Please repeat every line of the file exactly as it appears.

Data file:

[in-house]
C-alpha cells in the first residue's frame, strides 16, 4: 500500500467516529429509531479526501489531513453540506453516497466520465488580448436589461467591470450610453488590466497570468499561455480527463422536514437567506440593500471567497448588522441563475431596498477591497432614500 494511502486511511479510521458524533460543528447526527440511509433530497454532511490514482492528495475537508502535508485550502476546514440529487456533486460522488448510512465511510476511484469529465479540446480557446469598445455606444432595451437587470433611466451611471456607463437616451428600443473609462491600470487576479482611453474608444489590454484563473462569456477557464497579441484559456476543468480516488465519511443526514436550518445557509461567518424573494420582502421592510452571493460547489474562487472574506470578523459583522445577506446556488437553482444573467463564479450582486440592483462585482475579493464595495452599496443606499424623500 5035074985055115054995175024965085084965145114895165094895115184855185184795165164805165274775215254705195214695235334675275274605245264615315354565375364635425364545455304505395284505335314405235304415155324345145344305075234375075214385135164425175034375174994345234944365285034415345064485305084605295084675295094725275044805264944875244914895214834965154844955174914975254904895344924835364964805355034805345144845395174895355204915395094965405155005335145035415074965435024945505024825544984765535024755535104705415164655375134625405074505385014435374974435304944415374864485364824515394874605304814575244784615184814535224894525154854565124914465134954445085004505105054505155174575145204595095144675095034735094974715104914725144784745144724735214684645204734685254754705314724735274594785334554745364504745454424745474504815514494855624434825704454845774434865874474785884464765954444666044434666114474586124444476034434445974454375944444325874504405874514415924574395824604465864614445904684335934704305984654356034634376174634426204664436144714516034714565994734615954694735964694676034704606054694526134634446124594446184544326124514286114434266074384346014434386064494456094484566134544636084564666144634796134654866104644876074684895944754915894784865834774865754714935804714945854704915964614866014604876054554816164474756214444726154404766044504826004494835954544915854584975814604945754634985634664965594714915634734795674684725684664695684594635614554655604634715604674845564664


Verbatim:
[in-house]
C-alpha cells in the first residue's frame, strides 16, 4: 500500500467516529429509531479526501489531513453540506453516497466520465488580448436589461467591470450610453488590466497570468499561455480527463422536514437567506440593500471567497448588522441563475431596498477591497432614500 494511502486511511479510521458524533460543528447526527440511509433530497454532511490514482492528495475537508502535508485550502476546514440529487456533486460522488448510512465511510476511484469529465479540446480557446469598445455606444432595451437587470433611466451611471456607463437616451428600443473609462491600470487576479482611453474608444489590454484563473462569456477557464497579441484559456476543468480516488465519511443526514436550518445557509461567518424573494420582502421592510452571493460547489474562487472574506470578523459583522445577506446556488437553482444573467463564479450582486440592483462585482475579493464595495452599496443606499424623500 5035074985055115054995175024965085084965145114895165094895115184855185184795165164805165274775215254705195214695235334675275274605245264615315354565375364635425364545455304505395284505335314405235304415155324345145344305075234375075214385135164425175034375174994345234944365285034415345064485305084605295084675295094725275044805264944875244914895214834965154844955174914975254904895344924835364964805355034805345144845395174895355204915395094965405155005335145035415074965435024945505024825544984765535024755535104705415164655375134625405074505385014435374974435304944415374864485364824515394874605304814575244784615184814535224894525154854565124914465134954445085004505105054505155174575145204595095144675095034735094974715104914725144784745144724735214684645204734685254754705314724735274594785334554745364504745454424745474504815514494855624434825704454845774434865874474785884464765954444666044434666114474586124444476034434445974454375944444325874504405874514415924574395824604465864614445904684335934704305984654356034634376174634426204664436144714516034714565994734615954694735964694676034704606054694526134634446124594446184544326124514286114434266074384346014434386064494456094484566134544636084564666144634796134654866104644876074684895944754915894784865834774865754714935804714945854704915964614866014604876054554816164474756214444726154404766044504826004494835954544915854584975814604945754634985634664965594714915634734795674684725684664695684594635614554655604634715604674845564664